How to Better Communicate with your Teen


Slamming doors, epic eye rolls, grunts, black hole brain fades, and emotional breakdowns you don’t understand.  It’s all part of a normal day when there is a teenager in the house.

What happened to the sweet little girl who would sneak into your wardrobe and slip on your high heels, and who played with your makeup?  What happened to the adorable little boy who idolized everything you said and did?

Well, adolescence happened…. your little babies grew up.

As puberty hits, relationships between parents and young people can take a nosedive and in some cases may never recover.  But, thankfully, it doesn’t have to be that way.

Here are five strategies you can use to foster better communication to strengthen your relationship with your teen.

1. Timing your talks

What do you do when you come home from work?  Do you enjoy a length line of enquiry from your significant other? Or do you prefer to chill for a bit before you get into a heavy discussion?

Think of school as your teenager’s job.  They’re likely tired, maybe stressed, and if they’re anything like my teen, they’ll be famished!  When they get home the last thing they feel like doing is answering a million questions. Or even one.  A kick back, snack and to relax are the only things on your teen’s agenda after school. Choose a different time to chat – or at least give them an hour or so to wind down before attempting a conversation.

2. Don’t talk, Listen

When we stop listening, and start interrupting our teenagers, regardless of what we have to say, the message they receive (and one we didn’t mean to send), is: Mum and Dad don’t respect my thoughts and words.

Think about that friend – we all have one – the one who cuts you off mid sentence to contribute their own experience, or who completely changes the subject, or just isn’t interested in what you have to say.  They likely have no idea they’re doing it, or they don’t mean to be hurtful. Even if we don’t stop contributing when that person is around, we can become very resentful if it happens over and over again.

Stop talking over your teen.  Be with them, wholey and solely.  Listen with an open heart and an open mind. You’ll never regret investing in your child.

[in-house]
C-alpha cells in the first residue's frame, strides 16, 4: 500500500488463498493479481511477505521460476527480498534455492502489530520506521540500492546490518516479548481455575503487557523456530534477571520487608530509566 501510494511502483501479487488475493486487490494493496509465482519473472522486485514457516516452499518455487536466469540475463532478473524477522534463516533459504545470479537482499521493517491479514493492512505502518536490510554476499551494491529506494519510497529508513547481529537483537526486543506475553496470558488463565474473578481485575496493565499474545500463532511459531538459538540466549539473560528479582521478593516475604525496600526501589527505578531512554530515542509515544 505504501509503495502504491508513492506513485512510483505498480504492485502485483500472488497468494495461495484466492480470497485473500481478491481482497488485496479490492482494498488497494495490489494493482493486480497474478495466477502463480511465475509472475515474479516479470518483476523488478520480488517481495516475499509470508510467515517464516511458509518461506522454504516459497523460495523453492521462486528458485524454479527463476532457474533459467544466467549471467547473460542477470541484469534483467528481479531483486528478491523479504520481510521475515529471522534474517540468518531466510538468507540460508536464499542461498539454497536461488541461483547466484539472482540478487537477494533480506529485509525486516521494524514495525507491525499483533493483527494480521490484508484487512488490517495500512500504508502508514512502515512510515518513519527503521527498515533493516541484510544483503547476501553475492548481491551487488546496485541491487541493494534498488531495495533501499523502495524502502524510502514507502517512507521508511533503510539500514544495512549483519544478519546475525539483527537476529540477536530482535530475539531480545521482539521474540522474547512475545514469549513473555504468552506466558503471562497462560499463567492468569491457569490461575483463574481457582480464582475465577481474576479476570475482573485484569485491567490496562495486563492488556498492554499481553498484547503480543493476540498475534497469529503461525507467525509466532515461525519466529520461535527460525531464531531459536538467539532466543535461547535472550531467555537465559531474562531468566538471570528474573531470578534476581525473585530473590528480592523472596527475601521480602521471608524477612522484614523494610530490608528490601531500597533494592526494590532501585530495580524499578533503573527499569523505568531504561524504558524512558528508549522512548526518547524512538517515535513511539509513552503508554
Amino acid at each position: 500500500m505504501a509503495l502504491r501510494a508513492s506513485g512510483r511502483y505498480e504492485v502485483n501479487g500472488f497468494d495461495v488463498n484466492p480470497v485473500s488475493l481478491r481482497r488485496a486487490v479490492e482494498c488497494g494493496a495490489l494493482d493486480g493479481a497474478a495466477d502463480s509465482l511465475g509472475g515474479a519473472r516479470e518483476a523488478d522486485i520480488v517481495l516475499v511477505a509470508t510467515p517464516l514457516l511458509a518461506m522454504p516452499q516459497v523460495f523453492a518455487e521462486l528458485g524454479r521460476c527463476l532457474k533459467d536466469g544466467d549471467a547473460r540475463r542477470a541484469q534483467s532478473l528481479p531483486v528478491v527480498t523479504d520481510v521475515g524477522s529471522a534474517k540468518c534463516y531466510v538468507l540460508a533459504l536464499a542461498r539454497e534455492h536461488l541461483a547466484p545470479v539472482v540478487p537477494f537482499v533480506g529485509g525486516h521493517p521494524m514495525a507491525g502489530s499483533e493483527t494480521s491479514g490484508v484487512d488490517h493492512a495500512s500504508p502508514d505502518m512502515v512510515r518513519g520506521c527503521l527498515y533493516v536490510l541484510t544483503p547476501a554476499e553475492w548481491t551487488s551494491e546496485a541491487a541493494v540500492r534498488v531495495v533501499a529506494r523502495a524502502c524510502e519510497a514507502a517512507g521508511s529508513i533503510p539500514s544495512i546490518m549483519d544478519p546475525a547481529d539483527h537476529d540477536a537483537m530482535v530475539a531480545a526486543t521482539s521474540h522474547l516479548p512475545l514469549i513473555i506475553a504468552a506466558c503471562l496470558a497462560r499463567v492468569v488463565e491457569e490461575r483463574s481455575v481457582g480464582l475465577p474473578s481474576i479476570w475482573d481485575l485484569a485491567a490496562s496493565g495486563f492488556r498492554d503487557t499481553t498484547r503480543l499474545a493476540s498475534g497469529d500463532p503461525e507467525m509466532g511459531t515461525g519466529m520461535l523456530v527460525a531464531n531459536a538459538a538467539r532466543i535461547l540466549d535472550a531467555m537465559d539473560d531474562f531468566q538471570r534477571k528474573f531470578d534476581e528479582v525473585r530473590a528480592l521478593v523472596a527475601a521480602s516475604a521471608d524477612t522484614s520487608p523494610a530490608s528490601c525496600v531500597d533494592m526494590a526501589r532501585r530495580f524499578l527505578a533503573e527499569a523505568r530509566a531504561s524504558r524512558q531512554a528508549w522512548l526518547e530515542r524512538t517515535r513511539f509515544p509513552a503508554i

3. Validation

Saying Get Over It, Calm Down, Stop Being So Dramatic are sure fire ways to cut the lines of communication with your teen.  


Yes, in capitals. I was kinda yelling – this is important.

Think about how you felt when someone has told you to calm down.  Did it work? Has it ever worked in the history of mankind? Just because we don’t understand something, doesn’t mean it isn’t real.  

Think of hormones as electricity – I have no idea how electricity works.  I just know that when I switch on a light, the room is illuminated. Same for hormones.  Somewhere there’s a switch that causes a change. It’s real. Your teens feelings are real.

When it seems like they’re losing their mind, crying, screaming – whatever that looks and sounds like, instead of telling them to calm down, try doing something. Sit down. It shows you’re not going anywhere. Try not to speak much, this is their ‘meltdown’.  When you do talk, use a calm soft voice. Display the behaviour you would like them to mirror.

As we’ve talked about in point 2, listen. And then be honest when you don’t understand it. “Jane, I’m so sorry, this is the first time I’ve experienced this. I don’t understand it. But I definitely want to. What can I do to help?”

4. Interest

Get to know your teen.  Show interest, don’t interrogate.  Sit with him while he games as if his life depends on it.  Ask the questions to show interest. Keep them genuine, not sarcastic or demeaning.

Have your teen daughter show you how to update your Facebook profile picture, or how SnapChat works.  Sit and watch YouTube channels on how to style hair one million ways.

A surefire way to cut all communication is to diss current trends, saying Instagram is stupid, or contouring makeup is a waste.  This will only widen the gap in your relationship.

Instead, identify what floats their boat and genuinely show interest in it.

I’m not suggesting you should start contouring or start collecting followers on Instagram – I’m just advising you not to tell your teen it’s dumb to want to.

5. Praise

Teenagers need recognition just as much, if not more than, little children.

Teenagers need to know, when they are testing all your boundaries, that they have your approval (of them, not their behaviour), love, and support.  Even though they’re acting like they don’t want or need you, this is exactly the time that they want and need you. Praise them appropriately for their efforts, for their thoughtfulness.  Catch them in their awesomeness and let them know you did.

Praise your young person and your relationship and communication will improve.

Strengthening your relationship with your teen will take time.  Invest in it. Listen more than you talk. Ask at appropriate times.  Get to know their passions. Hang with them, in silence if necessary. They’ll know you genuinely want to know who they are.  They’ll know they belong.

Adolescence and young adulthood is hectic.  Investing your time and effort in communication lines and strategies with your young person will have such a positive impact on their emotional, spiritual and physical well being.

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